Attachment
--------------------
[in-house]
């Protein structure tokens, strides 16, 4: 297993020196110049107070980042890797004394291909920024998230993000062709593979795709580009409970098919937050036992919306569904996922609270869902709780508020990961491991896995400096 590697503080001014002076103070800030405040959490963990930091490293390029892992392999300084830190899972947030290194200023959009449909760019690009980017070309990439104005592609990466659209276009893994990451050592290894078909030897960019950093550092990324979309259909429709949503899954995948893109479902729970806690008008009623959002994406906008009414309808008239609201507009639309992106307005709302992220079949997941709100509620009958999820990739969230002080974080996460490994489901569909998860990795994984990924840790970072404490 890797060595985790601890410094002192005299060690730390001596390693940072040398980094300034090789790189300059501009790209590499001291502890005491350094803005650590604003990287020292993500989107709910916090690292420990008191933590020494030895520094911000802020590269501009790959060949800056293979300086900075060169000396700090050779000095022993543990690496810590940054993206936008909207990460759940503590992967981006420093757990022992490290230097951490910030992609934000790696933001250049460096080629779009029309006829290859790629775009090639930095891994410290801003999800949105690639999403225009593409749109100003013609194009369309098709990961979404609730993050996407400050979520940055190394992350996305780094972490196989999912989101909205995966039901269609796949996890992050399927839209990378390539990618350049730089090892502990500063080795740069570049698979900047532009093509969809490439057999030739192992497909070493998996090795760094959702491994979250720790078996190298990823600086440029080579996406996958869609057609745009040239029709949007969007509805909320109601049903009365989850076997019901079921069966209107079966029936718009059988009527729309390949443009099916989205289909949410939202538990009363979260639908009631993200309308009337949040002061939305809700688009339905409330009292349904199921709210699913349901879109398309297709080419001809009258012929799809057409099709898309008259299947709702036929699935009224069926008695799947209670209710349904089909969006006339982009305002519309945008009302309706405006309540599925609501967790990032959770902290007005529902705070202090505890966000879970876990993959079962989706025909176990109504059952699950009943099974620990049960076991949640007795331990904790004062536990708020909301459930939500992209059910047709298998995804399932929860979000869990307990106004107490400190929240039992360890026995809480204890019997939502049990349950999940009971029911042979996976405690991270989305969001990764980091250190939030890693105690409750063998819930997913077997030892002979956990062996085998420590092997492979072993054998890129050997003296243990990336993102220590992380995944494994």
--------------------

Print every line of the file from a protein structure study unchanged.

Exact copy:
[in-house]
């Protein structure tokens, strides 16, 4: 297993020196110049107070980042890797004394291909920024998230993000062709593979795709580009409970098919937050036992919306569904996922609270869902709780508020990961491991896995400096 590697503080001014002076103070800030405040959490963990930091490293390029892992392999300084830190899972947030290194200023959009449909760019690009980017070309990439104005592609990466659209276009893994990451050592290894078909030897960019950093550092990324979309259909429709949503899954995948893109479902729970806690008008009623959002994406906008009414309808008239609201507009639309992106307005709302992220079949997941709100509620009958999820990739969230002080974080996460490994489901569909998860990795994984990924840790970072404490 890797060595985790601890410094002192005299060690730390001596390693940072040398980094300034090789790189300059501009790209590499001291502890005491350094803005650590604003990287020292993500989107709910916090690292420990008191933590020494030895520094911000802020590269501009790959060949800056293979300086900075060169000396700090050779000095022993543990690496810590940054993206936008909207990460759940503590992967981006420093757990022992490290230097951490910030992609934000790696933001250049460096080629779009029309006829290859790629775009090639930095891994410290801003999800949105690639999403225009593409749109100003013609194009369309098709990961979404609730993050996407400050979520940055190394992350996305780094972490196989999912989101909205995966039901269609796949996890992050399927839209990378390539990618350049730089090892502990500063080795740069570049698979900047532009093509969809490439057999030739192992497909070493998996090795760094959702491994979250720790078996190298990823600086440029080579996406996958869609057609745009040239029709949007969007509805909320109601049903009365989850076997019901079921069966209107079966029936718009059988009527729309390949443009099916989205289909949410939202538990009363979260639908009631993200309308009337949040002061939305809700688009339905409330009292349904199921709210699913349901879109398309297709080419001809009258012929799809057409099709898309008259299947709702036929699935009224069926008695799947209670209710349904089909969006006339982009305002519309945008009302309706405006309540599925609501967790990032959770902290007005529902705070202090505890966000879970876990993959079962989706025909176990109504059952699950009943099974620990049960076991949640007795331990904790004062536990708020909301459930939500992209059910047709298998995804399932929860979000869990307990106004107490400190929240039992360890026995809480204890019997939502049990349950999940009971029911042979996976405690991270989305969001990764980091250190939030890693105690409750063998819930997913077997030892002979956990062996085998420590092997492979072993054998890129050997003296243990990336993102220590992380995944494994």